An inflammatory disease characterized by a skin rash (or rashes) and flu-like symptoms caused by the bacterium Borrelia burgdorferi and transmitted by the deer tick.
Causes, incidence, and risk factors
Primary Lyme disease, a flu-like illness with fever, chills, and muscle aches, occurs in about 50% of those infected with Lyme disease. If untreated, the disease may progress to secondary Lyme disease and tertiary Lyme disease.
Risk factors include recent tick bite or recent outdoor activities in endemic (high risk) areas. Approximately 16,000 people are affected annually in the United States. See also Lyme disease.
Deer ticks can be so small that they are almost impossible to see. Therefore, many people with Lyme disease never even saw a tick. These people are more likely to develop symptoms because the tick remained on their body longer.
The symptoms of Lyme disease include:
- a flat or slightly raised red lesion at the site of the tick bite
- expansion of the red lesion (rash) to several inches over several days. The rash usually will clear in the center, creating an annular rash, looking somewhat like a bull’s eye.
- muscle pains and aches
- joint aches
- swollen glands, either near the rash or all over the body
Signs and tests
- An ELISA or Western blot may show antibodies to Borrelia burgdorferi. This test is usually not positive in the first few weeks after the tick bite, so it is often not accurate early in the disease.
- A skin biopsy can sometimes identify the organism.
The goal is to eliminate the infection with antibiotics, and prevent secondary or tertiary infection. Antibiotics include doxycycline, tetracycline, cefuroxime, or amoxicillin in children.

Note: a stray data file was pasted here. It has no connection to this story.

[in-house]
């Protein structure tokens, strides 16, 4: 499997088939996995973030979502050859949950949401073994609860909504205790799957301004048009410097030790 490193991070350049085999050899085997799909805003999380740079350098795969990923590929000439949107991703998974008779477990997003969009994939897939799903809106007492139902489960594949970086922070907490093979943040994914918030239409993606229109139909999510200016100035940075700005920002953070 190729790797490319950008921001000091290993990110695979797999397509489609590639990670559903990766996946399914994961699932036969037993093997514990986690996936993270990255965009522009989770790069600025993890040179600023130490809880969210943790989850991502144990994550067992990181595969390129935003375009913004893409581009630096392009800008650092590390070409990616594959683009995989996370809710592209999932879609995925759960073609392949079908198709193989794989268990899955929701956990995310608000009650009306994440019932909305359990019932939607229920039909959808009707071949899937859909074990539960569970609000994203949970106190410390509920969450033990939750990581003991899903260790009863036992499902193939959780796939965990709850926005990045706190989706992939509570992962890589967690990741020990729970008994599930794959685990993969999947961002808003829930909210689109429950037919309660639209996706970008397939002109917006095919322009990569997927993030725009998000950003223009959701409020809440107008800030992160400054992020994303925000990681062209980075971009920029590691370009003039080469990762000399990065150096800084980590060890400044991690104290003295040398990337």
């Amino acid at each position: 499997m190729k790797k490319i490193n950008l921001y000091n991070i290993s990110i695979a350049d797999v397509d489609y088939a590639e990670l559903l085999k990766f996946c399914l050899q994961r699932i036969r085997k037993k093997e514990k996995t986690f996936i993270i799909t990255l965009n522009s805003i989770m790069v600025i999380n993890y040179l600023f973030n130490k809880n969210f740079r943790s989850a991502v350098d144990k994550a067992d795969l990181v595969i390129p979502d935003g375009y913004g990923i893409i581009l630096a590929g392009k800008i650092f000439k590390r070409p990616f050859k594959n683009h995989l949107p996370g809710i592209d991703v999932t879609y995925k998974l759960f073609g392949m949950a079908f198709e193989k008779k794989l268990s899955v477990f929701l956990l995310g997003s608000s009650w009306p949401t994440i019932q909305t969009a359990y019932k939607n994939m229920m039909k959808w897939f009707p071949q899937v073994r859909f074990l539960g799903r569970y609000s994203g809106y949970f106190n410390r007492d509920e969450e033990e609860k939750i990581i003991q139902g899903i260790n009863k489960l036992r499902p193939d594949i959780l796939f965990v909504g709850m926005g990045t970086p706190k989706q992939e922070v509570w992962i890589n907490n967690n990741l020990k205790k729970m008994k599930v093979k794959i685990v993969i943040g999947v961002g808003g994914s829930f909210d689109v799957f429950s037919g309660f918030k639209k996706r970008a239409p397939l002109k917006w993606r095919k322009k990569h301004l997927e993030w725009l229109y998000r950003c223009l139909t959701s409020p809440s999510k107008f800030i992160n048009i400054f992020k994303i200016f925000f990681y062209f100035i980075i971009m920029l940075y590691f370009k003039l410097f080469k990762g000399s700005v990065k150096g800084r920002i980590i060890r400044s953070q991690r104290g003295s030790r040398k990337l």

Note: Oral tetracycline is usually not prescribed for children until after all the permanent teeth have erupted. It can permanently discolor teeth that are still forming.
The signs and symptoms usually resolve in 3 to 4 weeks, even without treatment. With treatment, all signs and symptoms should resolve completely. The secondary or tertiary form of the disease may develop if the initial infection is not treated.
Neurological or cardiac symptoms may develop in the second stage of the disease, followed by arthritis and brain or nerve damage in the third stage of the disease.
Calling your health care provider
Call for an appointment with your health care provider if you exhibit symptoms of Lyme disease, particularly if you could have been exposed to ticks.
Call your health care provider if sensory or muscular weakness, numbness or tingling, or heart irregularities develop.
When walking or hiking in wooded or grassy areas, tuck long pants into socks to protect the legs, and wear shoes and long-sleeved shirts. Ticks will show up on white or light colors better than dark colors, making them easier to remove from your clothing. Spray your clothes with insect repellant.
Check yourself and your pets frequently. If you find ticks, remove them immediately by using tweezers, pulling carefully and steadily.
Ticks can be fairly large - about the size of a pencil eraser - or so small that they are almost impossible to see. After returning home, remove your clothes and thoroughly inspect all skin surface areas, including your scalp. Ticks can quickly climb up the length of your body. Some ticks are large and easy to locate. Other ticks can be quite small, so carefully evaluate all spots on the skin.
by David A. Scott, M.D.
All ArmMed Media material is provided for information only and is neither advice nor a substitute for proper medical care. Consult a qualified healthcare professional who understands your particular history for individual concerns.